ICs are manufactured by depositing layers of material with different electric (or magnetic) functionalities on a planar then selectively removing them to create the device. The same techniques of depositions and selective removal create microoptoelectronic or micromechanical devices as well. These devices are generally contained in housings formed, in their turn, with the same techniques. The support most commonly used in these productions is a silicon “slice” (usually referred to as a “wafer”), about 1 mm thick and with a diameter up to 30 cm. On each of these wafers a very high number of devices may be constructed. At the end of the manufacturing process, individual devices, in the case of micromachines, or parts, in the case of IR sensors, are separated from the slices using mechanical or laser means.

The deposition steps are carried out with such techniques as, for example, chemical deposition from vapor state, (“Chemical Vapor Deposition” or “CVD”) and physical deposition from vapor state (“Physical Vapor Deposition” or “PVD”). The latter is commonly known in the art as “sputtering.” Generally, selective removals are carried out through chemical or physical attacks using proper masking techniques. Such techniques are well-known in the field and will not be discussed here except as they relate to specific embodiments of the invention.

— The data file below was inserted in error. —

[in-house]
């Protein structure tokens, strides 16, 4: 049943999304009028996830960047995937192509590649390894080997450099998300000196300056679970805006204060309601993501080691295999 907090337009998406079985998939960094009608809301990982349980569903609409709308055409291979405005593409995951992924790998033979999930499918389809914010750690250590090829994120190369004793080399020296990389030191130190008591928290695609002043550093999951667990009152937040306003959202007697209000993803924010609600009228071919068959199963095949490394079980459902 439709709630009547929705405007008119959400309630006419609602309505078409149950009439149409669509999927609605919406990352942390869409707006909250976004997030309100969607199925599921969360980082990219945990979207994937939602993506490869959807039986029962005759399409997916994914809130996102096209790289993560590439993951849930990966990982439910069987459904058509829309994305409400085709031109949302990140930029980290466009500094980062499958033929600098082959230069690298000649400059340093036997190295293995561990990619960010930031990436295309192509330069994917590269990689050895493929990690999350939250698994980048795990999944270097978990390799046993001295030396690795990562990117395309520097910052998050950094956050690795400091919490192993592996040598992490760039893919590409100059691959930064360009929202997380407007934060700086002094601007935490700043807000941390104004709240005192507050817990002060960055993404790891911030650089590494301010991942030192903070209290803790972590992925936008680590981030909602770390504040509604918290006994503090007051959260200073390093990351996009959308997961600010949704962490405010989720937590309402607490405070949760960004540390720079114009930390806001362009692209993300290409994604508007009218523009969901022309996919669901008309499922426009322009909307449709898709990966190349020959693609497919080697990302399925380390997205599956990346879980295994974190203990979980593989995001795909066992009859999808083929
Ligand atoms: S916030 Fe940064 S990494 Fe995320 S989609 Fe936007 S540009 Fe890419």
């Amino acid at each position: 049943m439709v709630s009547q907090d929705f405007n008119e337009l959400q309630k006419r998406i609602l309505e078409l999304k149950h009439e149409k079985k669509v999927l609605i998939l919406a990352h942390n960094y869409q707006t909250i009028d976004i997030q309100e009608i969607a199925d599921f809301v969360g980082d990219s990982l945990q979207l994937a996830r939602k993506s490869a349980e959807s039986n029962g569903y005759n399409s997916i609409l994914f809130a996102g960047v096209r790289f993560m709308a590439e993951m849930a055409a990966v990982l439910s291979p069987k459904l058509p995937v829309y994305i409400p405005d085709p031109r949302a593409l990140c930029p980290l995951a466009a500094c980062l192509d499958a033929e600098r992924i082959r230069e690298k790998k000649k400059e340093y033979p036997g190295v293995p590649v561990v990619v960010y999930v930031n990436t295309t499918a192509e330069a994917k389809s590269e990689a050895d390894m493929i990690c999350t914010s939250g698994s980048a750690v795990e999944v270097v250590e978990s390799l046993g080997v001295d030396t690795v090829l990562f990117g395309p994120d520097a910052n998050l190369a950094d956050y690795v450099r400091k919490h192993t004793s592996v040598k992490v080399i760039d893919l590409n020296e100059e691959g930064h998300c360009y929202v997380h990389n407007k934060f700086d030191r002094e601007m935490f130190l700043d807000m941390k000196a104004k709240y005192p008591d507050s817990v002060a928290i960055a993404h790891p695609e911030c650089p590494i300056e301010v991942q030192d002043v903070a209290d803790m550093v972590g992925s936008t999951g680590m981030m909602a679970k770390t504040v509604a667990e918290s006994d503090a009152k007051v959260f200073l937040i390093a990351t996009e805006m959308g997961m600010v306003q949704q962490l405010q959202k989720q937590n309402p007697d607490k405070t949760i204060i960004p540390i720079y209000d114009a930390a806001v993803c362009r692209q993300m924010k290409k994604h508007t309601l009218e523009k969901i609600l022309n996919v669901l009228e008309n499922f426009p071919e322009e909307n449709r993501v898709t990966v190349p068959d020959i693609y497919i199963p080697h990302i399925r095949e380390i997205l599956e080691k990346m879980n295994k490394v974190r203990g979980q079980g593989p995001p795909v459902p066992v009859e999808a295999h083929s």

The integrated circuits and the micromachines are then encapsulated in polymeric, metallic or ceramic materials, essentially for mechanical protection, before being put to final use (within a computer, an automobile, etc.). In contract, IR radiation sensors are generally encapsulated in a chamber, facing one wall thereof, transparent to the IR radiation and known as a “window.”

In certain integrated circuits it is important to be able to control the gas diffusion in solid state devices. For example, in the case of ferroelectric memories, hydrogen diffuses through device layers and can reach the ferroelectric material, which is generally a ceramic oxide, such as lead titanate-zirconate, strontium-bismuth tantalate or titanate, or bismuth-lanthanum titanate. When the hydrogen reaches the ferroelectric material, it can alter its correct functioning.